Such stories, told about my great-grandfather and those before him, make this side of my family, children of the Great Migration, chuckle knowingly. From the days of Negro spirituals to today’s r&b runs, black people have been ascribed a universal earthiness that is both salve and sword. The assumption can be comforting to those who embrace a lineage of survivors who created beauty out of incomprehensible trauma. But the assumption can be wounding when others misinterpret the deep, soul-searching echoes of black prayer and black music as mere entertainment. Though I am separated from those ancestors by decades and lifetimes, we share the experience of being called upon for our blackness in rooms full of white people.
That, in part, is why black funerals in America are so meaningful. Black funerals weren’t just farewells to the dead—so often, during my great-grandparents’ time, victims of racial violence sanctioned by mobs or the state. Black funerals could be unapologetically, culturally black, even when families lived under threat of imminent danger. Congregating, a crime for groups of African Americans in many Southern counties, could be tolerated for an afternoon. Funerals, or homegoings, fancied that the deceased had gotten the reprieve he or she rightfully deserved. Their spirit was on its way back home.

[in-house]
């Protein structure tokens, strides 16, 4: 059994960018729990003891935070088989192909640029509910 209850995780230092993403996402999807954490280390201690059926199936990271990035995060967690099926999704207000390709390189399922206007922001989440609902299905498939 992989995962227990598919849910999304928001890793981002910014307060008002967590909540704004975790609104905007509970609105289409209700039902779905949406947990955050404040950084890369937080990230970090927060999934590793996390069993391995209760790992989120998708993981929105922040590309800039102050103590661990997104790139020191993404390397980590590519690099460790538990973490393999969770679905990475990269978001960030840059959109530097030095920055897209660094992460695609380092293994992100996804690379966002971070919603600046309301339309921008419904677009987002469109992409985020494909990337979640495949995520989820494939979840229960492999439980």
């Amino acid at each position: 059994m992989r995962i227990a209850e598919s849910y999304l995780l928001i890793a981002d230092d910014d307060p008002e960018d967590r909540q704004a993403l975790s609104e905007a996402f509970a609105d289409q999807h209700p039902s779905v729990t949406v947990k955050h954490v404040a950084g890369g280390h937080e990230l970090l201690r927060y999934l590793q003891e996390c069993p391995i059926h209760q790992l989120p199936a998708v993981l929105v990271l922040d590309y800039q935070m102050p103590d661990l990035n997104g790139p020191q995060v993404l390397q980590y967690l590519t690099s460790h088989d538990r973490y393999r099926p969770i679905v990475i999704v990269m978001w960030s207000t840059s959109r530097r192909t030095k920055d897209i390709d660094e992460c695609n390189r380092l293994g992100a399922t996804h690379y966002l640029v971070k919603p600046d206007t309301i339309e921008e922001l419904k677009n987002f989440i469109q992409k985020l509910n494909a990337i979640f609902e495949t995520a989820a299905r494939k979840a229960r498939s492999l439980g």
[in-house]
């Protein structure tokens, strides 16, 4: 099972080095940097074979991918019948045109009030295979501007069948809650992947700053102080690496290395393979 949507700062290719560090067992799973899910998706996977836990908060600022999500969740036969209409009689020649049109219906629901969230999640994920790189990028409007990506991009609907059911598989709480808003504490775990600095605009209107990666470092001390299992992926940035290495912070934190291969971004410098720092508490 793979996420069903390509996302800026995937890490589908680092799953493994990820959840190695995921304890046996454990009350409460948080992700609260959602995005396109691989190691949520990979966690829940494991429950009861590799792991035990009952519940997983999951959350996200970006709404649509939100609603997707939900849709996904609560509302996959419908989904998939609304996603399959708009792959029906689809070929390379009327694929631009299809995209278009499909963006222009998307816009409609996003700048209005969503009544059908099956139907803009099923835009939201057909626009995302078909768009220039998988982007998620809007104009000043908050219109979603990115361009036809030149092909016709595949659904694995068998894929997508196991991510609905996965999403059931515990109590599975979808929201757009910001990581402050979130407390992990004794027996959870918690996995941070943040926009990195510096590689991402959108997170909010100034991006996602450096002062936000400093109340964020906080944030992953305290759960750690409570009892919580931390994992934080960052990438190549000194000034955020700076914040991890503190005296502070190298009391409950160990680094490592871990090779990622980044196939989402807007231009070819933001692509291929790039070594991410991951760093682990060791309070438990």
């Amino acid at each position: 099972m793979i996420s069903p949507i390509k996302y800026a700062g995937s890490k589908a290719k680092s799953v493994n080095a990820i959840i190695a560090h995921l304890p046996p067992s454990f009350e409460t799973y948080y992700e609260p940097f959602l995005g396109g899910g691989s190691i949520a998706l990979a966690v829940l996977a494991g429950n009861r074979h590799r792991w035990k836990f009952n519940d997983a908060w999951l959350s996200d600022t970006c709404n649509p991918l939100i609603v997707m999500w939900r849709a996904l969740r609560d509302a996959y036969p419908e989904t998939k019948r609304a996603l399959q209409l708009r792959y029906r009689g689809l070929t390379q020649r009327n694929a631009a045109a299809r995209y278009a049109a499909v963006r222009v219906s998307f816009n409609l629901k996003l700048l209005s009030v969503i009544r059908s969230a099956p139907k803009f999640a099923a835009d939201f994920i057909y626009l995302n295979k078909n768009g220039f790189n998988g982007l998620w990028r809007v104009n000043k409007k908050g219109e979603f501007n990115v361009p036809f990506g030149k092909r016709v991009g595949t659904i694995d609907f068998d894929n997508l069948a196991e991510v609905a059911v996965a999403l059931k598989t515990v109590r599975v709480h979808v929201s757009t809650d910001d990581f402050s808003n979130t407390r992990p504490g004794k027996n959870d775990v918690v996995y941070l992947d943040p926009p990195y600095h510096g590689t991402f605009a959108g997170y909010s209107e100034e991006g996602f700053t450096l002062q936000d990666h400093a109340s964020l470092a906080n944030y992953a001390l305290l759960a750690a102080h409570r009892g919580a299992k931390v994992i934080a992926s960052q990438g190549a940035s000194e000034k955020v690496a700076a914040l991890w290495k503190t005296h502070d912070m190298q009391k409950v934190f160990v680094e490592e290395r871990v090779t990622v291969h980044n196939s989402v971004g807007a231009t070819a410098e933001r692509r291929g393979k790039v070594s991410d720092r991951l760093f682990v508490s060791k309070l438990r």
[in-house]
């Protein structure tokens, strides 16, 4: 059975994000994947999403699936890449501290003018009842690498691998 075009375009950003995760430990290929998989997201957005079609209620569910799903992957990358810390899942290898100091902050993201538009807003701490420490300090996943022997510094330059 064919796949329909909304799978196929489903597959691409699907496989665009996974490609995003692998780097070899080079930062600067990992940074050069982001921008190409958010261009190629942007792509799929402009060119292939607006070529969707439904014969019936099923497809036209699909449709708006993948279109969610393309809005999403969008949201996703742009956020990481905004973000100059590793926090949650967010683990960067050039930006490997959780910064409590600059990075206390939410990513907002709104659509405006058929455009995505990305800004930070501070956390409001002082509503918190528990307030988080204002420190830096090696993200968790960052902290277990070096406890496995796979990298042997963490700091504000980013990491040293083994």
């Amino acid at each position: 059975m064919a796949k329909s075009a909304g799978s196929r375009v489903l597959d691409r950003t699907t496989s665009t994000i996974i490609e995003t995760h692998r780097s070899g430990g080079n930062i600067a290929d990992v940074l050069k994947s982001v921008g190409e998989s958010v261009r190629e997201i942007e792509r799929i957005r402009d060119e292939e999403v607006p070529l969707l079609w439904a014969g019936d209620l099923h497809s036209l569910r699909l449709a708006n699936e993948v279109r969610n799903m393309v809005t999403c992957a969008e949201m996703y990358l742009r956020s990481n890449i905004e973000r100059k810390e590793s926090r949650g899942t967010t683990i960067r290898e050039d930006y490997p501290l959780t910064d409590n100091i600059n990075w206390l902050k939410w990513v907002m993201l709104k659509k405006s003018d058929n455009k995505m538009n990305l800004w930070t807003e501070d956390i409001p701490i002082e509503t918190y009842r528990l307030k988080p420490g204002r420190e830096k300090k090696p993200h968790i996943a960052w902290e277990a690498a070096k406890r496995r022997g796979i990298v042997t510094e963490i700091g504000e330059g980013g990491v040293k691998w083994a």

Then and now, the day of a black funeral can be a celebratory, though grief-tinged, event, even if during enslavement such praise was shared in secret. People got in death what they couldn’t get in life. For many, that meant a heartfelt hymn, sung in private, away from the glare of overseers. For others, decades later, that meant horse-drawn carriages for domestic workers, or lavish bands for farmers. Black funeral tradition acknowledged that the world might not have treated you right. People were going to enact laws to render you inhuman, erect statues to remind you of that era then sell it as “heritage,” and embed the supposed inferiority of your blackness for generations in everything from land zoning to hair products to music publishing rights. But, black tradition said, your people, dogged as the day is long, survivors of the long, good fight, were going to see you off in style.